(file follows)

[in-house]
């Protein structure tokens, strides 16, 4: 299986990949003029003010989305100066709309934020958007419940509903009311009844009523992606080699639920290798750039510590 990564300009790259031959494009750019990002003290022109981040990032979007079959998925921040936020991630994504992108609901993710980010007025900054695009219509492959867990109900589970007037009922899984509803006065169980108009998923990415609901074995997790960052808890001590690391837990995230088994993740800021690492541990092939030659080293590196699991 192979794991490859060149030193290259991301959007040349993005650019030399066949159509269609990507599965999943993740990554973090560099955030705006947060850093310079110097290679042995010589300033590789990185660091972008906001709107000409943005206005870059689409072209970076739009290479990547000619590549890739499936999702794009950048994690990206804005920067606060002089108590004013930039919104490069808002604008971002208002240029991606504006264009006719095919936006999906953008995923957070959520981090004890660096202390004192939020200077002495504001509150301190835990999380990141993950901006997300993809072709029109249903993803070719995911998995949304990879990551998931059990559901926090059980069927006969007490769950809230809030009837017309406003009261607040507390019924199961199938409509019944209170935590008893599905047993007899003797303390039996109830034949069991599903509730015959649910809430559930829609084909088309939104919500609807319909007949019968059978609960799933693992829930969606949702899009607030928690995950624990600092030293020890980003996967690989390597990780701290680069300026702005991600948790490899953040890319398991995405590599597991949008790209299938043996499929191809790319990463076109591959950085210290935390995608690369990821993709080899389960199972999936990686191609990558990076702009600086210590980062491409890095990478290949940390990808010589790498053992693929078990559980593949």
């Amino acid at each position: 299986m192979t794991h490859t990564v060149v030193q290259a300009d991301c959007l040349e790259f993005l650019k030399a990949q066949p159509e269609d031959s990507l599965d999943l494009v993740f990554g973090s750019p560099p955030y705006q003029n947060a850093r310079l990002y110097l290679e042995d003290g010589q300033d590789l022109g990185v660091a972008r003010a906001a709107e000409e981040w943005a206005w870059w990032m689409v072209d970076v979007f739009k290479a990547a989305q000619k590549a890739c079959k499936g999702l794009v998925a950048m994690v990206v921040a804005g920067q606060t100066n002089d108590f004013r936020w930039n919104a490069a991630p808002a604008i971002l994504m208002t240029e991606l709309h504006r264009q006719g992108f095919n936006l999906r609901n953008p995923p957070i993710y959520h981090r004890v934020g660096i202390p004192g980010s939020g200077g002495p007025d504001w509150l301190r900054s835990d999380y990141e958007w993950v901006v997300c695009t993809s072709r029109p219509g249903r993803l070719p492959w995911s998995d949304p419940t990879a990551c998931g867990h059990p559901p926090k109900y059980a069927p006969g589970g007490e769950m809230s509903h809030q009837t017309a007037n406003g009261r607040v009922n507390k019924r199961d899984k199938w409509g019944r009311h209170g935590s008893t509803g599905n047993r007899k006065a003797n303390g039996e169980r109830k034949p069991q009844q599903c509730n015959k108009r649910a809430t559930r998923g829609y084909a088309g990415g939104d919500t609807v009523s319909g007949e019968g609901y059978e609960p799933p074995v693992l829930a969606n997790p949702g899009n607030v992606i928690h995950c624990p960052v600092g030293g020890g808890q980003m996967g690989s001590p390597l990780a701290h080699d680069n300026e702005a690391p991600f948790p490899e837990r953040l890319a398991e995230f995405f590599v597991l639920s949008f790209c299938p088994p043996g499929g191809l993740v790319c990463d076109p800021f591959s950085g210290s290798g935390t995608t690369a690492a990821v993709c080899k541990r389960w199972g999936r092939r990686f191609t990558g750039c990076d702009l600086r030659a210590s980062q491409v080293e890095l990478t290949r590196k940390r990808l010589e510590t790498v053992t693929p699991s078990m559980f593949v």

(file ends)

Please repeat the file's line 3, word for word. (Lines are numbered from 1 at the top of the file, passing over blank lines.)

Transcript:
């Amino acid at each position: 299986m192979t794991h490859t990564v060149v030193q290259a300009d991301c959007l040349e790259f993005l650019k030399a990949q066949p159509e269609d031959s990507l599965d999943l494009v993740f990554g973090s750019p560099p955030y705006q003029n947060a850093r310079l990002y110097l290679e042995d003290g010589q300033d590789l022109g990185v660091a972008r003010a906001a709107e000409e981040w943005a206005w870059w990032m689409v072209d970076v979007f739009k290479a990547a989305q000619k590549a890739c079959k499936g999702l794009v998925a950048m994690v990206v921040a804005g920067q606060t100066n002089d108590f004013r936020w930039n919104a490069a991630p808002a604008i971002l994504m208002t240029e991606l709309h504006r264009q006719g992108f095919n936006l999906r609901n953008p995923p957070i993710y959520h981090r004890v934020g660096i202390p004192g980010s939020g200077g002495p007025d504001w509150l301190r900054s835990d999380y990141e958007w993950v901006v997300c695009t993809s072709r029109p219509g249903r993803l070719p492959w995911s998995d949304p419940t990879a990551c998931g867990h059990p559901p926090k109900y059980a069927p006969g589970g007490e769950m809230s509903h809030q009837t017309a007037n406003g009261r607040v009922n507390k019924r199961d899984k199938w409509g019944r009311h209170g935590s008893t509803g599905n047993r007899k006065a003797n303390g039996e169980r109830k034949p069991q009844q599903c509730n015959k108009r649910a809430t559930r998923g829609y084909a088309g990415g939104d919500t609807v009523s319909g007949e019968g609901y059978e609960p799933p074995v693992l829930a969606n997790p949702g899009n607030v992606i928690h995950c624990p960052v600092g030293g020890g808890q980003m996967g690989s001590p390597l990780a701290h080699d680069n300026e702005a690391p991600f948790p490899e837990r953040l890319a398991e995230f995405f590599v597991l639920s949008f790209c299938p088994p043996g499929g191809l993740v790319c990463d076109p800021f591959s950085g210290s290798g935390t995608t690369a690492a990821v993709c080899k541990r389960w199972g999936r092939r990686f191609t990558g750039c990076d702009l600086r030659a210590s980062q491409v080293e890095l990478t290949r590196k940390r990808l010589e510590t790498v053992t693929p699991s078990m559980f593949v």